A Black Poet Langston Hughes Speaks

James Mercer Langston Hughes

(February 1,1902 - May 22,1967)

SONG TO A NEGRO WASH WOMAN

 

OH, WASH-WOMAN,

Arms elbow deep in white suds,

Soul washed clean,

Clothes washed clean,

I have many songs to sing you

Could I find but the words.

 

Was it four o'clock or six o'clock on a winter afternoon,

I saw you wringing out the last shirt in Miss White

Lady's kitchen? Was it four o'clock or six o'clock?

I don't remember.

 

But I know, at seven one spring morning you were on

Vermont street with a bundle in your arms going to

wash clothes.

 

And I know I've seen you in the New York subway in

the late afternoon coming home from washing clothes.

 

Yes, I know you, wash-woman.

 

I know how you send your children to school, and

high school and even college.

I know how you work to help your man even when times

are hard.

I know how you build your house up from the washtub

and call it home.

And how you raise your churches from white suds for

the service of the Holy God.

 

I've seen you singing, wash-woman. Out in the backyard

garden under the apple trees, singing, hanging

white clothes on long lines in the sunshine.

And I've seen you in church on Sunday morning singing,

praising your Jesus because someday you're

going to sit on the right hand side of the Son of God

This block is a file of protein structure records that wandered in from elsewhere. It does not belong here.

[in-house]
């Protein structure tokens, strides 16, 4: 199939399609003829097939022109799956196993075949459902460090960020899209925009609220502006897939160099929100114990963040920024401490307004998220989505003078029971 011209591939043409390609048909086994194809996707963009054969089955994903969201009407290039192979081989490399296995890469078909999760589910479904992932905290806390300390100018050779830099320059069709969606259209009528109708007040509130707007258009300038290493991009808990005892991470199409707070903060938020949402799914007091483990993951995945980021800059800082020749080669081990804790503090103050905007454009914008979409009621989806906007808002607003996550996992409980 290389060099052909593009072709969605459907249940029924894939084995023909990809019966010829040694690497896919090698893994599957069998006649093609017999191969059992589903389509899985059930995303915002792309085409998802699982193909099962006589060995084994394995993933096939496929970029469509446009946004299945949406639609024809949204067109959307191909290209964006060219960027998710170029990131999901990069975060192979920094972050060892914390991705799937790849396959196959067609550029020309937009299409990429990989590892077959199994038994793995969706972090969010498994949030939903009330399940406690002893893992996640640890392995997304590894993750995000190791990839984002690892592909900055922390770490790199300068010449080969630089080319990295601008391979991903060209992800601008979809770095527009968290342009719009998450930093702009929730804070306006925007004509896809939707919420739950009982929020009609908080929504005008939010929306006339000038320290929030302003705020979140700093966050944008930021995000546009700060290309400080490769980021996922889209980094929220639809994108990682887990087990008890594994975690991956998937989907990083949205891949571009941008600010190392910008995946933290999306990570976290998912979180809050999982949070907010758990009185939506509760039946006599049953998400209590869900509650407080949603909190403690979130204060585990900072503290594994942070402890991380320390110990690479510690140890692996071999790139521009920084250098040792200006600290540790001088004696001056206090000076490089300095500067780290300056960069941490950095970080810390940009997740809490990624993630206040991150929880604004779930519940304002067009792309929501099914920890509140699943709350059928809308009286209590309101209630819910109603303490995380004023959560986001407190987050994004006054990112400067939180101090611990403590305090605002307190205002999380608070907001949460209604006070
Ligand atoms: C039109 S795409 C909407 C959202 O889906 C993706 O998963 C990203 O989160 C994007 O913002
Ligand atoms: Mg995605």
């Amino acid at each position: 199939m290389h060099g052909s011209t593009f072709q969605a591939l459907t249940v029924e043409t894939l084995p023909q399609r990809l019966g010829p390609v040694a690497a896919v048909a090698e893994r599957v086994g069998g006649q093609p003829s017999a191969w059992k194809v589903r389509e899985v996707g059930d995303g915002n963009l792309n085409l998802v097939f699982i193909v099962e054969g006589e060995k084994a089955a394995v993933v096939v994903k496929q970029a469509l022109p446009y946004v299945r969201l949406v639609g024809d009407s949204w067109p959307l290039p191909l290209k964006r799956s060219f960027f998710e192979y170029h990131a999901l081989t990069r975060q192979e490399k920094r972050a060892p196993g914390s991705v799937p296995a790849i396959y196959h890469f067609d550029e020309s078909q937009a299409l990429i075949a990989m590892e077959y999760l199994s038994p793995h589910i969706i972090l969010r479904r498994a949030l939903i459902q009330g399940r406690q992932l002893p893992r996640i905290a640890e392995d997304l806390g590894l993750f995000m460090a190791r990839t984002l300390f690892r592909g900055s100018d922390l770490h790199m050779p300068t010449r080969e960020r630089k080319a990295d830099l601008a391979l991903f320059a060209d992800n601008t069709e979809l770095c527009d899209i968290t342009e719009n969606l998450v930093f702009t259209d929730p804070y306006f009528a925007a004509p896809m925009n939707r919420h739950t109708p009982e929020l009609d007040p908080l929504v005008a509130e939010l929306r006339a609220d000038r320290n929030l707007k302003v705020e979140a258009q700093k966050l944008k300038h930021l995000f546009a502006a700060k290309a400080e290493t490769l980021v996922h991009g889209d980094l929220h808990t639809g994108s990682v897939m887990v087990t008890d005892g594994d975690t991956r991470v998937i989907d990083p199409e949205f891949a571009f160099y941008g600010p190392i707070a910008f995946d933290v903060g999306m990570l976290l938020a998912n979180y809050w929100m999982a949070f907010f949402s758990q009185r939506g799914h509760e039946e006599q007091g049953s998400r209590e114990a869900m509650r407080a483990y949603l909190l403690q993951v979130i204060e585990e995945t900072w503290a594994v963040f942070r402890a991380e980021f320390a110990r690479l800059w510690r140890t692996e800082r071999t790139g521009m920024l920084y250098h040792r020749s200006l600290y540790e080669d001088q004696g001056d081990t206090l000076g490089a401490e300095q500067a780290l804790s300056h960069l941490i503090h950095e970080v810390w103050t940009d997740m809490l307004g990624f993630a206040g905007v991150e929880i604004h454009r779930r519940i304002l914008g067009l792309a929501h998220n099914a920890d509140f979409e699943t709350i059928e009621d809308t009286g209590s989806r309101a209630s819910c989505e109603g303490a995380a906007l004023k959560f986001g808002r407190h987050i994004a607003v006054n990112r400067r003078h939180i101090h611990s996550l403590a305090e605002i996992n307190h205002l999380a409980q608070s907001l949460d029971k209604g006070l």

And forget you ever were a wash-woman.

And the aching back and the bundles of clothes will be

unremembered then.

 

Yes, I've seen you singing.

 

So for you,

O singing wash-woman,

For you, singing little brown woman,

Singing strong black woman,

Singing tall yellow woman,

Arms deep in white suds,

Soul washed clean,

Clothes washed clean,

For you I have

Many songs to sing

Could I but find the words.

                                                  Langston Hughes

DREAMS

 

Hold fast to dreams

For if dreams die

Life is a broken-winged bird

That cannot fly.

 

Hold fast to dreams

For when dreams go

Life is a barren field

Frozen with snow.

                            Langston Hughes

MOTHER TO SON

 

WELL, son, I'll tell you:

Life for me ain't been no crystal stair.

It's had tacks in it,

And splinters,

And boards torn up,

And places with no carpet on the floor--

Bare.

But all the time

I'se been a-climbin' on,

And reachin' landin's,

And turnin' corners,

And sometimes goin' in the dark

Where there ain't been no light.

So. boy, don't you turn back.

Don't you set down on the steps

'Cause you finds it kinder hard.

Don't you fall now--

For I'se still goin', honey,

I'se still climbin',

And life for me ain't been no crystal stair.

                                                  Langston Hughes

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